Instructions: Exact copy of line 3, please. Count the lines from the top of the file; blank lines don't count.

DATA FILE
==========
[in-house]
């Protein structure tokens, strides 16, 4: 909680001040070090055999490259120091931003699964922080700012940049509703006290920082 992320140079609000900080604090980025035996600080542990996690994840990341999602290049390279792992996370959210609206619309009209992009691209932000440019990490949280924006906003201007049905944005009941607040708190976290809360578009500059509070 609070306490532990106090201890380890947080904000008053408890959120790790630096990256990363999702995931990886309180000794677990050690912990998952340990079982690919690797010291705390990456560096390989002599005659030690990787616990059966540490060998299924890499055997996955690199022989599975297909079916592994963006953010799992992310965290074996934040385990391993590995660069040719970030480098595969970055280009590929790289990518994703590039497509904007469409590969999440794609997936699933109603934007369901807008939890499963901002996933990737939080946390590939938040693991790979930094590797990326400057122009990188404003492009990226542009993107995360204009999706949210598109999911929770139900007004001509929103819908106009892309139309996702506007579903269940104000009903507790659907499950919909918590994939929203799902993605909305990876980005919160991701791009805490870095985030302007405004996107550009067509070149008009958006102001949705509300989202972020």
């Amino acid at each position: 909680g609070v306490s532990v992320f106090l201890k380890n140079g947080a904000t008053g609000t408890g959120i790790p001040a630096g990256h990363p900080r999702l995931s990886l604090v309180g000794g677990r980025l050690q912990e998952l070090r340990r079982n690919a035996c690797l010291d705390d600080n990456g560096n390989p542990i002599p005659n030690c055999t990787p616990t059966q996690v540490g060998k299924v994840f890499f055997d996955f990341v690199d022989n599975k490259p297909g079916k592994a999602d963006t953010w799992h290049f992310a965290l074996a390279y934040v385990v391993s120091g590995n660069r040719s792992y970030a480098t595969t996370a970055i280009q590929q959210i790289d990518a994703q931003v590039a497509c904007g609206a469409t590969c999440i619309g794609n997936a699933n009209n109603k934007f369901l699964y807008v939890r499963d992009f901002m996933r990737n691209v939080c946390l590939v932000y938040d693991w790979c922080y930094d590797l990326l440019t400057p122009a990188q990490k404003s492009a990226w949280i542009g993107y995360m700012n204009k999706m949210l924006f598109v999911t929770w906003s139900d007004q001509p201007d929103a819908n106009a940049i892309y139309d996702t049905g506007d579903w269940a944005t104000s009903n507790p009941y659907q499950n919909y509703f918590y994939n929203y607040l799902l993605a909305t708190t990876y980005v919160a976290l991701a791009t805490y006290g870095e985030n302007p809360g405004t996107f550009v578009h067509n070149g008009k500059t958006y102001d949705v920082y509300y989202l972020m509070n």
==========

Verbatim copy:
């Amino acid at each position: 909680g609070v306490s532990v992320f106090l201890k380890n140079g947080a904000t008053g609000t408890g959120i790790p001040a630096g990256h990363p900080r999702l995931s990886l604090v309180g000794g677990r980025l050690q912990e998952l070090r340990r079982n690919a035996c690797l010291d705390d600080n990456g560096n390989p542990i002599p005659n030690c055999t990787p616990t059966q996690v540490g060998k299924v994840f890499f055997d996955f990341v690199d022989n599975k490259p297909g079916k592994a999602d963006t953010w799992h290049f992310a965290l074996a390279y934040v385990v391993s120091g590995n660069r040719s792992y970030a480098t595969t996370a970055i280009q590929q959210i790289d990518a994703q931003v590039a497509c904007g609206a469409t590969c999440i619309g794609n997936a699933n009209n109603k934007f369901l699964y807008v939890r499963d992009f901002m996933r990737n691209v939080c946390l590939v932000y938040d693991w790979c922080y930094d590797l990326l440019t400057p122009a990188q990490k404003s492009a990226w949280i542009g993107y995360m700012n204009k999706m949210l924006f598109v999911t929770w906003s139900d007004q001509p201007d929103a819908n106009a940049i892309y139309d996702t049905g506007d579903w269940a944005t104000s009903n507790p009941y659907q499950n919909y509703f918590y994939n929203y607040l799902l993605a909305t708190t990876y980005v919160a976290l991701a791009t805490y006290g870095e985030n302007p809360g405004t996107f550009v578009h067509n070149g008009k500059t958006y102001d949705v920082y509300y989202l972020m509070n």